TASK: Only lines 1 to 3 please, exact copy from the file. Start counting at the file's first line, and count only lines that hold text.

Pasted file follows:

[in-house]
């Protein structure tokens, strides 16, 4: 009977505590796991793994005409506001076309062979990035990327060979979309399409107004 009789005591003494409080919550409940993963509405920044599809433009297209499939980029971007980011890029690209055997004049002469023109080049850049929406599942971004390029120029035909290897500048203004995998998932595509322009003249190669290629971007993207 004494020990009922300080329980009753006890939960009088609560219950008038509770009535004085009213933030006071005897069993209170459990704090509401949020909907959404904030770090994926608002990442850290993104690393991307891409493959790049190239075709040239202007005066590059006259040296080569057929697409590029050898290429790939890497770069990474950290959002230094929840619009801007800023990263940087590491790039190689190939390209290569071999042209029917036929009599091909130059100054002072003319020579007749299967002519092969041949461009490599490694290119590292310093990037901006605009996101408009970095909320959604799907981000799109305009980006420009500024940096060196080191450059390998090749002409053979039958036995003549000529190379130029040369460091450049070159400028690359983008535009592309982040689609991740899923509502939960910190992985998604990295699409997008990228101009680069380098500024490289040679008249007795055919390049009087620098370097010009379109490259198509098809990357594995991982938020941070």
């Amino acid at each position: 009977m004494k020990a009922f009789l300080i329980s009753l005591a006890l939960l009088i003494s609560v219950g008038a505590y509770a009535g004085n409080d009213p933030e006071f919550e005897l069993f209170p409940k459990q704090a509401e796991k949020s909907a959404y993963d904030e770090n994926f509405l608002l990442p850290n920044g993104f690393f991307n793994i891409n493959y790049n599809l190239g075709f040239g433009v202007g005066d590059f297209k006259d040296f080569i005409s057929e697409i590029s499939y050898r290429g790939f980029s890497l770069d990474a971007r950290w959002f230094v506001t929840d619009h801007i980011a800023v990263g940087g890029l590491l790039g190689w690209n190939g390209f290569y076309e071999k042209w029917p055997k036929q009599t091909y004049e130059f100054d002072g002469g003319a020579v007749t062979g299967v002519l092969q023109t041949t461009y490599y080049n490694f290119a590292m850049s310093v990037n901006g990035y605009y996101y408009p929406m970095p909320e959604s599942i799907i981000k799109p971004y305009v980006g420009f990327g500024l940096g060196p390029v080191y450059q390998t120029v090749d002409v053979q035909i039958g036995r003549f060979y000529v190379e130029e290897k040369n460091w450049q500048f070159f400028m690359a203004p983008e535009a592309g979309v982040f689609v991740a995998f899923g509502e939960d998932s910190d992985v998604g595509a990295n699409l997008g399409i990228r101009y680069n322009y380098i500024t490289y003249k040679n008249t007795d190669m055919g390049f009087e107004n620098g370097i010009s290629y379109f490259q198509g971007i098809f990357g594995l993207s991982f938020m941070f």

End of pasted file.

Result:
[in-house]
């Protein structure tokens, strides 16, 4: 009977505590796991793994005409506001076309062979990035990327060979979309399409107004 009789005591003494409080919550409940993963509405920044599809433009297209499939980029971007980011890029690209055997004049002469023109080049850049929406599942971004390029120029035909290897500048203004995998998932595509322009003249190669290629971007993207 004494020990009922300080329980009753006890939960009088609560219950008038509770009535004085009213933030006071005897069993209170459990704090509401949020909907959404904030770090994926608002990442850290993104690393991307891409493959790049190239075709040239202007005066590059006259040296080569057929697409590029050898290429790939890497770069990474950290959002230094929840619009801007800023990263940087590491790039190689190939390209290569071999042209029917036929009599091909130059100054002072003319020579007749299967002519092969041949461009490599490694290119590292310093990037901006605009996101408009970095909320959604799907981000799109305009980006420009500024940096060196080191450059390998090749002409053979039958036995003549000529190379130029040369460091450049070159400028690359983008535009592309982040689609991740899923509502939960910190992985998604990295699409997008990228101009680069380098500024490289040679008249007795055919390049009087620098370097010009379109490259198509098809990357594995991982938020941070």
């Amino acid at each position: 009977m004494k020990a009922f009789l300080i329980s009753l005591a006890l939960l009088i003494s609560v219950g008038a505590y509770a009535g004085n409080d009213p933030e006071f919550e005897l069993f209170p409940k459990q704090a509401e796991k949020s909907a959404y993963d904030e770090n994926f509405l608002l990442p850290n920044g993104f690393f991307n793994i891409n493959y790049n599809l190239g075709f040239g433009v202007g005066d590059f297209k006259d040296f080569i005409s057929e697409i590029s499939y050898r290429g790939f980029s890497l770069d990474a971007r950290w959002f230094v506001t929840d619009h801007i980011a800023v990263g940087g890029l590491l790039g190689w690209n190939g390209f290569y076309e071999k042209w029917p055997k036929q009599t091909y004049e130059f100054d002072g002469g003319a020579v007749t062979g299967v002519l092969q023109t041949t461009y490599y080049n490694f290119a590292m850049s310093v990037n901006g990035y605009y996101y408009p929406m970095p909320e959604s599942i799907i981000k799109p971004y305009v980006g420009f990327g500024l940096g060196p390029v080191y450059q390998t120029v090749d002409v053979q035909i039958g036995r003549f060979y000529v190379e130029e290897k040369n460091w450049q500048f070159f400028m690359a203004p983008e535009a592309g979309v982040f689609v991740a995998f899923g509502e939960d998932s910190d992985v998604g595509a990295n699409l997008g399409i990228r101009y680069n322009y380098i500024t490289y003249k040679n008249t007795d190669m055919g390049f009087e107004n620098g370097i010009s290629y379109f490259q198509g971007i098809f990357g594995l993207s991982f938020m941070f």